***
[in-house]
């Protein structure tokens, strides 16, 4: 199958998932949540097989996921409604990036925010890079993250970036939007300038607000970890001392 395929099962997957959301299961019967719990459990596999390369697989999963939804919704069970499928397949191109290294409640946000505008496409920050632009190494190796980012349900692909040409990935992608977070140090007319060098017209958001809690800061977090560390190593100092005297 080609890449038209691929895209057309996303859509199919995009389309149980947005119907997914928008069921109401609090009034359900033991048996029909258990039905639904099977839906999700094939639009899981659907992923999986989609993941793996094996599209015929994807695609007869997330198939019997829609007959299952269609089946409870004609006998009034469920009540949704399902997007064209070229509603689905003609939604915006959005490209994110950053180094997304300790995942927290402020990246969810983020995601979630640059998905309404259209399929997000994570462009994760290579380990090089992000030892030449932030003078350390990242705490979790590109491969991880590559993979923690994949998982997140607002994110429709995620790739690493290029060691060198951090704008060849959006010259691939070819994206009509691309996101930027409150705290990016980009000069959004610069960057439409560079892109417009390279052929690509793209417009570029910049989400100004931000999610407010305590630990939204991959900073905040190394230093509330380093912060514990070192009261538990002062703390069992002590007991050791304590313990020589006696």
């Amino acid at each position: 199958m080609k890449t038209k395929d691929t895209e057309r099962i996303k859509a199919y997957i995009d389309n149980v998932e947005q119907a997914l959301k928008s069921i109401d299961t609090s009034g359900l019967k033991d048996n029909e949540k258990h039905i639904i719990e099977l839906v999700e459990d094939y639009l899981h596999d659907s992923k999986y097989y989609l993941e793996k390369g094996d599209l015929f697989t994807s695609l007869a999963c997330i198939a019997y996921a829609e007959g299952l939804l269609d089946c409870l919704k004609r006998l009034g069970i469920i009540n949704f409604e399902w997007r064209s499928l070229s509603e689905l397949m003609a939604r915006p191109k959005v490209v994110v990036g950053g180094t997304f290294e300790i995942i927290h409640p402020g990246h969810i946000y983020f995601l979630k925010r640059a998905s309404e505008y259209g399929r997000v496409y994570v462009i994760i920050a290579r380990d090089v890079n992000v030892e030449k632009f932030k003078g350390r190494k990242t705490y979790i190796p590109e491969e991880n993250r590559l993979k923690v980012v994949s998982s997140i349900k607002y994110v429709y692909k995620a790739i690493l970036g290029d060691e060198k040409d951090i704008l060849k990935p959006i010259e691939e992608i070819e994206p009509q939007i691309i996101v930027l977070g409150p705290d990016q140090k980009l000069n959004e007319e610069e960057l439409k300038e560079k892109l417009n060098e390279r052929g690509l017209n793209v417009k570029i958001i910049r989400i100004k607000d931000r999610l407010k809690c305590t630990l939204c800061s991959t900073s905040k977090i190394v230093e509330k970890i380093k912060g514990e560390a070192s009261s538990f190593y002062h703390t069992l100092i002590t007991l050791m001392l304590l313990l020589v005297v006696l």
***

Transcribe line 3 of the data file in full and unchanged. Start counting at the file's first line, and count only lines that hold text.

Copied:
């Amino acid at each position: 199958m080609k890449t038209k395929d691929t895209e057309r099962i996303k859509a199919y997957i995009d389309n149980v998932e947005q119907a997914l959301k928008s069921i109401d299961t609090s009034g359900l019967k033991d048996n029909e949540k258990h039905i639904i719990e099977l839906v999700e459990d094939y639009l899981h596999d659907s992923k999986y097989y989609l993941e793996k390369g094996d599209l015929f697989t994807s695609l007869a999963c997330i198939a019997y996921a829609e007959g299952l939804l269609d089946c409870l919704k004609r006998l009034g069970i469920i009540n949704f409604e399902w997007r064209s499928l070229s509603e689905l397949m003609a939604r915006p191109k959005v490209v994110v990036g950053g180094t997304f290294e300790i995942i927290h409640p402020g990246h969810i946000y983020f995601l979630k925010r640059a998905s309404e505008y259209g399929r997000v496409y994570v462009i994760i920050a290579r380990d090089v890079n992000v030892e030449k632009f932030k003078g350390r190494k990242t705490y979790i190796p590109e491969e991880n993250r590559l993979k923690v980012v994949s998982s997140i349900k607002y994110v429709y692909k995620a790739i690493l970036g290029d060691e060198k040409d951090i704008l060849k990935p959006i010259e691939e992608i070819e994206p009509q939007i691309i996101v930027l977070g409150p705290d990016q140090k980009l000069n959004e007319e610069e960057l439409k300038e560079k892109l417009n060098e390279r052929g690509l017209n793209v417009k570029i958001i910049r989400i100004k607000d931000r999610l407010k809690c305590t630990l939204c800061s991959t900073s905040k977090i190394v230093e509330k970890i380093k912060g514990e560390a070192s009261s538990f190593y002062h703390t069992l100092i002590t007991l050791m001392l304590l313990l020589v005297v006696l």